Five Steps for Success with HITECH Incentives
By Sam Rubinsztain
The Health Information Technology for Economic and Clinical Health (HITECH) Act allocates $19 billion to hospitals and physicians who demonstrate Meaningful Use of certified Electronic Health Records (EHR), and everyone wants a piece of the pie. Simply installing an EHR system isn't enough to qualify for incentives â€“ additional steps must be taken as part of the selection and implementation process to ensure you're using the software in accordance with HITECH Act guidelines. The final rules for Stage 1 and Stage 2 are outlined in documents that span many hundreds of pages. These documents can be overwhelming to decipher, and it's not easy to know whether you're in compliance.
As you're starting the process of selecting and implementing an EHR system, follow these five steps for success with HITECH incentives.
Step 1: Understand the criteria
Keep your organization in mind as you review the HITECH core and menu objectives. Your group may already be meeting some of the requirements even without an EHR system in place (for example, recording smoking status for more than 80% of patients). Some objectives might not apply to your organization, so be sure to analyze all of your processes thoroughly.
Step 2: Establish a project leader
It's critical to identify a main point of contact for your EHR implementation project. This individual should have the authority to make and enforce process changes and have solid communication skills. It often works best to name a practice administrator, clinical director or nursing director as project lead, rather than a physician.
Step 3: Create a detailed plan
Enlist the assistance of a HITECH expert when building your project plan. A solid plan will address EHR software selection and implementation and include any necessary modifications to business processes. A HITECH expert can guide your project team through a complete review of current workflows and processes to help determine which criteria to focus on first. You can easily start with requirements that you're already meeting or those that will impact your current process the least. Some organizations start by meeting the highest threshold first, as this will likely cover other requirements (for example, tracking demographics for 80% of patients).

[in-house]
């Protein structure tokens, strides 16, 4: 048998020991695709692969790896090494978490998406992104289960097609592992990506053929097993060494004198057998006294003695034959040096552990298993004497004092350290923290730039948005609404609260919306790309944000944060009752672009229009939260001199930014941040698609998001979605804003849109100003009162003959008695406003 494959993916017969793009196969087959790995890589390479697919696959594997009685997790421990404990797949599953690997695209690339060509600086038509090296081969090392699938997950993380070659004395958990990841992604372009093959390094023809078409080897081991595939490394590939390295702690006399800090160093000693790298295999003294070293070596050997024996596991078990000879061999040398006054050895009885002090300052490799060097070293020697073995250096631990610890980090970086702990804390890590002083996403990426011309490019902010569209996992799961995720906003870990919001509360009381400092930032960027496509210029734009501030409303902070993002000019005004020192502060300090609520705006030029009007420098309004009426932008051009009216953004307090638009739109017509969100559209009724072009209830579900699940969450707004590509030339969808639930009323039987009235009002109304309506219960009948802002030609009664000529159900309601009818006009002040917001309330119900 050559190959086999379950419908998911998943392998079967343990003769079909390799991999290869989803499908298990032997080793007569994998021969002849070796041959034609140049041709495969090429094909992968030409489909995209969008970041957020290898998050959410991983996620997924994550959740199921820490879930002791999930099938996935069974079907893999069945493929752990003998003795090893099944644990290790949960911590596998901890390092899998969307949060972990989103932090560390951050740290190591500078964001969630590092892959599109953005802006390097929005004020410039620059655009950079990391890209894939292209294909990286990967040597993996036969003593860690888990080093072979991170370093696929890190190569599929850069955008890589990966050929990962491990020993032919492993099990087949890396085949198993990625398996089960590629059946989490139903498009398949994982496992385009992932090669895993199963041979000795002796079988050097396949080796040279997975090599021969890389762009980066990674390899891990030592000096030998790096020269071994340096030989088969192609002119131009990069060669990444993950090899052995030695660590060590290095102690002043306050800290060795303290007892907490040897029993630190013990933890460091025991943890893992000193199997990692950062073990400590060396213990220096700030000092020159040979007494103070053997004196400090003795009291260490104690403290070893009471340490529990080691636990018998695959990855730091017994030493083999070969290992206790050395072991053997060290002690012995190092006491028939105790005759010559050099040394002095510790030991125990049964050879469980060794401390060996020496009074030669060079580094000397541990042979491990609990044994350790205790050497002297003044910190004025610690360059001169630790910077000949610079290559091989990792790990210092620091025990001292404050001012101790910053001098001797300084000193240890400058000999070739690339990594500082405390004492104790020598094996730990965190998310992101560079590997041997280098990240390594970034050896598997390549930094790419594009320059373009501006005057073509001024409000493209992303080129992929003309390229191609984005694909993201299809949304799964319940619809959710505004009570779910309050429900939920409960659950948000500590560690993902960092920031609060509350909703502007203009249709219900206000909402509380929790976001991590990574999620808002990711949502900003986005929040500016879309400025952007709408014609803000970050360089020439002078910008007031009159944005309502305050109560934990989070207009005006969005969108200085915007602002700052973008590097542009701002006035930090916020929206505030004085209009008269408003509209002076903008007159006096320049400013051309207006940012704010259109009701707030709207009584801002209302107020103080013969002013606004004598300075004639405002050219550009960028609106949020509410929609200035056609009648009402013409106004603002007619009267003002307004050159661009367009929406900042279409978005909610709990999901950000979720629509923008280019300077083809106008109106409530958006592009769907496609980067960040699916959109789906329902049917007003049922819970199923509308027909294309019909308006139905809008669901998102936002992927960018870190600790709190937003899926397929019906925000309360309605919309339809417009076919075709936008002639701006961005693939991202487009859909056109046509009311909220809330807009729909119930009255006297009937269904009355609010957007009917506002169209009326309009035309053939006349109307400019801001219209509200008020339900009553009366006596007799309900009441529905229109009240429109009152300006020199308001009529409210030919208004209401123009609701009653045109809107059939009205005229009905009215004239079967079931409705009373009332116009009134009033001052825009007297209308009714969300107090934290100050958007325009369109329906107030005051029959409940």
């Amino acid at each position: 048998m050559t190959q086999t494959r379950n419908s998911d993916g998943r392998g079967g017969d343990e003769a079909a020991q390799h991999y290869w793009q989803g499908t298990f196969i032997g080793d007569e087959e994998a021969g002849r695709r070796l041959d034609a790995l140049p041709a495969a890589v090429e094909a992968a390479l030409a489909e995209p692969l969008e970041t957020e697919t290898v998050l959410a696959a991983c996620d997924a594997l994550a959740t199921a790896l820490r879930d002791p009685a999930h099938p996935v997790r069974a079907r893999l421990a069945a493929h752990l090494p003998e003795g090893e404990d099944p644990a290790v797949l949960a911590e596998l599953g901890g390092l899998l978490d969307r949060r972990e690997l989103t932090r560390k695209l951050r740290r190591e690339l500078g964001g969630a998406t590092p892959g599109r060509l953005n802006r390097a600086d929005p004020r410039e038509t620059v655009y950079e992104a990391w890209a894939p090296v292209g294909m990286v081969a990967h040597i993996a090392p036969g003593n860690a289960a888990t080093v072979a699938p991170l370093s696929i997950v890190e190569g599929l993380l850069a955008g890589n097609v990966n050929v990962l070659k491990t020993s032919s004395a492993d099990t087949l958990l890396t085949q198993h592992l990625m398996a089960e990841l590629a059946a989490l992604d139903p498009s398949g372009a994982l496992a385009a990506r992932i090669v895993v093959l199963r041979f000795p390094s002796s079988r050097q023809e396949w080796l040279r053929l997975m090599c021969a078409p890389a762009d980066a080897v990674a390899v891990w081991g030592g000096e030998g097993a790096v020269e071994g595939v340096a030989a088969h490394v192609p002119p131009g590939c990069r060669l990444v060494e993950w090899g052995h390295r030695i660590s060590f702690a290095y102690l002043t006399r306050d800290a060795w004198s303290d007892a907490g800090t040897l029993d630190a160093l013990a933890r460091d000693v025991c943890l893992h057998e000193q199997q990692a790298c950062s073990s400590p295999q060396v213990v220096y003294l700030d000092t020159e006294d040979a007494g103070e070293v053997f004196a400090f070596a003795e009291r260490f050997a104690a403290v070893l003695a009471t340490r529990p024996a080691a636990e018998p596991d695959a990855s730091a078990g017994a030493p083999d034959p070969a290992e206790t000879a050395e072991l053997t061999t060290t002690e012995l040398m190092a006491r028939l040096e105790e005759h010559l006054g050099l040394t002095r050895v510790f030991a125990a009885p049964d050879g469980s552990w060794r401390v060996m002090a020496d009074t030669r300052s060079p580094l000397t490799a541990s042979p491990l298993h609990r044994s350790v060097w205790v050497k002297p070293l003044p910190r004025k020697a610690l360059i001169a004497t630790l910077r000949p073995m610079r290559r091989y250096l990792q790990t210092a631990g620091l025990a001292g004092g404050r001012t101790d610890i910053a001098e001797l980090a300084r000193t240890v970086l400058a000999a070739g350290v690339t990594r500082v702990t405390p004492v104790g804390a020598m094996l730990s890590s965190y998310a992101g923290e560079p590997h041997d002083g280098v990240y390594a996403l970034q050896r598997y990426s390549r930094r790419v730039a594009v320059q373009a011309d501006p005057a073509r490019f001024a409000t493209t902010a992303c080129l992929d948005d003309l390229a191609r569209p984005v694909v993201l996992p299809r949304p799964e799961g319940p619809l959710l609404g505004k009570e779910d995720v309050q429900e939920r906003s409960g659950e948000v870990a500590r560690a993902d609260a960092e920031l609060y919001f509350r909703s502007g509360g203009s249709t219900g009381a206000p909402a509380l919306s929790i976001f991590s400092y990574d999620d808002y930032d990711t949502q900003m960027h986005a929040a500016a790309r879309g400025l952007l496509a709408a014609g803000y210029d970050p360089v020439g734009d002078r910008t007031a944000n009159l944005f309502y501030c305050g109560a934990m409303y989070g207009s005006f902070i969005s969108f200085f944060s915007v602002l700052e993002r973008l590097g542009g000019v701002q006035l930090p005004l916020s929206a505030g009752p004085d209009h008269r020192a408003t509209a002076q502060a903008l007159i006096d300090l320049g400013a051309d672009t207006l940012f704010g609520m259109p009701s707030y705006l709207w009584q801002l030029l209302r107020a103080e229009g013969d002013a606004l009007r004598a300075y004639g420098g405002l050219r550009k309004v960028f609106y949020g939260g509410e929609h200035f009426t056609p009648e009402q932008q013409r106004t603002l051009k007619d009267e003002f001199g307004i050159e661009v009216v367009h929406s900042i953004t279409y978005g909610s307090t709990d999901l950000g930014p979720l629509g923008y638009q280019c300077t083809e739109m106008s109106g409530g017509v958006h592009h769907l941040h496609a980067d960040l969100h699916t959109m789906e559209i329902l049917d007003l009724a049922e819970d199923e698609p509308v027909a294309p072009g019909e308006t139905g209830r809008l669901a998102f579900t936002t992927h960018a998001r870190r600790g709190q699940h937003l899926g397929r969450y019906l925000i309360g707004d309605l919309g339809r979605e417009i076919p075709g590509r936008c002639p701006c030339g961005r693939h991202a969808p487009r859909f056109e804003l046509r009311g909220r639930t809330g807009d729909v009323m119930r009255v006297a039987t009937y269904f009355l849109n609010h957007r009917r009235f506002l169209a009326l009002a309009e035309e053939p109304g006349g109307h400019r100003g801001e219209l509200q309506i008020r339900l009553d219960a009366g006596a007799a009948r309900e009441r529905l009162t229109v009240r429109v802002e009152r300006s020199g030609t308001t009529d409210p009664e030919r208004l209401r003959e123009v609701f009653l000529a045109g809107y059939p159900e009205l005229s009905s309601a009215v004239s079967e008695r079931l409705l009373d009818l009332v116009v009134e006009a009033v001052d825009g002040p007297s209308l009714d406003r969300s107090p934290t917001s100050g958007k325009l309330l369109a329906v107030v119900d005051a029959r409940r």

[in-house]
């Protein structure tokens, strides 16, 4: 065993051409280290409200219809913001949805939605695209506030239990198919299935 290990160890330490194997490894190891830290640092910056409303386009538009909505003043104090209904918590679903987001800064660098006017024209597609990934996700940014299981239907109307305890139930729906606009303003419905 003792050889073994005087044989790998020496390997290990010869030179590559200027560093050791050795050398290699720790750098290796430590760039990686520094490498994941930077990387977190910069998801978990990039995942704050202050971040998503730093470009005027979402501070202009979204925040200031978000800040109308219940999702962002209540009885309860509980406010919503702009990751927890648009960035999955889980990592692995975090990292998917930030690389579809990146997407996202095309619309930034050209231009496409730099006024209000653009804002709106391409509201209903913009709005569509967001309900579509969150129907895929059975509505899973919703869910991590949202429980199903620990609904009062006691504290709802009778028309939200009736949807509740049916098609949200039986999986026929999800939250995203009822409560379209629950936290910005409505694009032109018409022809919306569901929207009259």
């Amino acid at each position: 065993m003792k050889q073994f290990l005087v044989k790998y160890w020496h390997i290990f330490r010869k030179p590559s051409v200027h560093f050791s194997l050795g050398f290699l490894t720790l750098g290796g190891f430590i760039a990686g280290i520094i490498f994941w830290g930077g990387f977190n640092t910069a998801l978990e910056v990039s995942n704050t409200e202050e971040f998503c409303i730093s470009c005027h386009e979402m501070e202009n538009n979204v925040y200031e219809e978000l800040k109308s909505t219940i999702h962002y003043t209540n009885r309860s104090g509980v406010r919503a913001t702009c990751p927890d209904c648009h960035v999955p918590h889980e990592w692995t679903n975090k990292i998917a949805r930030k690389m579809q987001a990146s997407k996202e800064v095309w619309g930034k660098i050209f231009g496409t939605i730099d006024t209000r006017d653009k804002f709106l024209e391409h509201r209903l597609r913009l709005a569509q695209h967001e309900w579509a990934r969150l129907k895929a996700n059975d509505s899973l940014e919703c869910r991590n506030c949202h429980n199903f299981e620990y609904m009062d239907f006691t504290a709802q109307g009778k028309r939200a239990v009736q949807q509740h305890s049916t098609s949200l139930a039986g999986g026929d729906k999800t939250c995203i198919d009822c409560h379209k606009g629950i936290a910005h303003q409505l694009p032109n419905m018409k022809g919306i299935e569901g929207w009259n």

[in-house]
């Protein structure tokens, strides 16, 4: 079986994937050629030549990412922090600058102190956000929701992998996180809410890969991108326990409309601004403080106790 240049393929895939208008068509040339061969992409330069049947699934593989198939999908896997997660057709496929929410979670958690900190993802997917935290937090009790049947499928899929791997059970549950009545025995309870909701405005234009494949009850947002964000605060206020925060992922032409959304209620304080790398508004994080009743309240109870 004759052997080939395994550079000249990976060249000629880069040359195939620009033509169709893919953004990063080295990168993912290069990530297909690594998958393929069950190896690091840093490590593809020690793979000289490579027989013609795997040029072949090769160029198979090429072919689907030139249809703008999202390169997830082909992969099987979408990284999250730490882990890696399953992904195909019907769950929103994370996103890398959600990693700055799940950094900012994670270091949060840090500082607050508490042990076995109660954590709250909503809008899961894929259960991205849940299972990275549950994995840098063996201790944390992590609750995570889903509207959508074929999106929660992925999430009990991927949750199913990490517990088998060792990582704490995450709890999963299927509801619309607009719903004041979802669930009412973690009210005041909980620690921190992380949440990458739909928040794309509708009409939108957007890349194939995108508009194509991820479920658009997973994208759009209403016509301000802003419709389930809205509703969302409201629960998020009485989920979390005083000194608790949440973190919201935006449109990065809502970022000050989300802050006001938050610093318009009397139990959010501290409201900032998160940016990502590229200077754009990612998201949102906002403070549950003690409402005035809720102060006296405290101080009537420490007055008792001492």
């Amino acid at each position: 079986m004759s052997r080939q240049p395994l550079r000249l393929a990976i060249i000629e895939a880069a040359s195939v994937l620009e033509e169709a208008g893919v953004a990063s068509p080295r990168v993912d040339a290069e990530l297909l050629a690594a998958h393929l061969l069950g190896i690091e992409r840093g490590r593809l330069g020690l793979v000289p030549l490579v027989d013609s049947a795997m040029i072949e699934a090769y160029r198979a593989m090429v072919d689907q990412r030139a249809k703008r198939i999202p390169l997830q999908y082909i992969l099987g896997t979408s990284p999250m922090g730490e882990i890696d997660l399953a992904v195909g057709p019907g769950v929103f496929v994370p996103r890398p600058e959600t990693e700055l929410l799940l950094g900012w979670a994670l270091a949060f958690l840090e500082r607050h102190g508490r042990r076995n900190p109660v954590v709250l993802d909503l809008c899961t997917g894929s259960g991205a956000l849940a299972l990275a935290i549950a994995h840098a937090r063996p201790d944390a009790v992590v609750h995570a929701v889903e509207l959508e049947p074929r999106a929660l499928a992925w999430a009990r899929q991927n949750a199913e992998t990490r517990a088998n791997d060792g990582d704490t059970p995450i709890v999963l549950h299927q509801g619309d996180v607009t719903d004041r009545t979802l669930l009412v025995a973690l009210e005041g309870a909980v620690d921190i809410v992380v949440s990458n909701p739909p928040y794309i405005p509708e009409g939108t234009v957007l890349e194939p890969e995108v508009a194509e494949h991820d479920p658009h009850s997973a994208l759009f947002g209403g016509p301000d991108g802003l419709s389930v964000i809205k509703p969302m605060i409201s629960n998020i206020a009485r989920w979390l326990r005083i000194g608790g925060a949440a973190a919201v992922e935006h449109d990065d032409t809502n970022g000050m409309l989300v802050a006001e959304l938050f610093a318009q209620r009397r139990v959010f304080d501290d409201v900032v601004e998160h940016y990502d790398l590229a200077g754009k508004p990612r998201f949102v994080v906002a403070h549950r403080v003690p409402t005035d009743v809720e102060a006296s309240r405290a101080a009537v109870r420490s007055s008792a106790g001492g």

Step 4: Measure adoption
Thoroughly measuring adoption is time-consuming but essential, and it's best to start from day one. Making progress visible to staff on a weekly basis helps reinforce appropriate behavior. By regularly reviewing your data, you can easily identify exceptions and correct them through training. By measuring early and often, you can quickly course-correct as needed. The HITECH Act requires each provider to report on 90 consecutive days of meaningful use for the first year for each stage, and while your EHR system will provide some of the necessary data, you must supplement with your own attestations. Your HITECH expert can help you determine the best reporting approach as part of the planning process.
Step 5: Motivate your staff
To keep employees on board with your HITECH initiative, you must keep them motivated. What motivates each individual varies according to his or her role. Physicians are often partners who will benefit financially from incentive payouts, so they are intrinsically motivated to comply. For reporting staff, personal incentives such as Starbucks cards or similar rewards might be more effective.
The amount of time spent by staff members to implement a HITECH qualification plan can easily cancel out your incentive money. Without an advisor, you could spend over 100 hours on planning and implementation, plus one hour per week per physician on meeting requirements. Reporting staff will likely spend an additional two hours per physician for attestation. An advisor can cut the amount of time your team must invest by 80%.
How do you choose the right advisor? A true expert will have a history of successful implementations and incentive collection, with a roster of satisfied clients who can talk about the process. A quality advisor does not charge an hourly rate â€“ instead, their fee should be a percentage of the incentives they help your organization collect. This ensures that their focus is on the right things.
Penalties for non-adoption of certified EHR technology will begin in 2015, so it's critical for your organization to implement certified EHR technology to avoid incurring fees. Avoid wasting time and money by involving a HITECH expert or advisor from the start.
Sam Rubinsztain is Vice President of Product Development at gMed, the largest specialty EHR provider in the United States. For more information on gMed's EHR solutions and HITECH Advisor service, visit www.gmed.com or call 888-577-8801.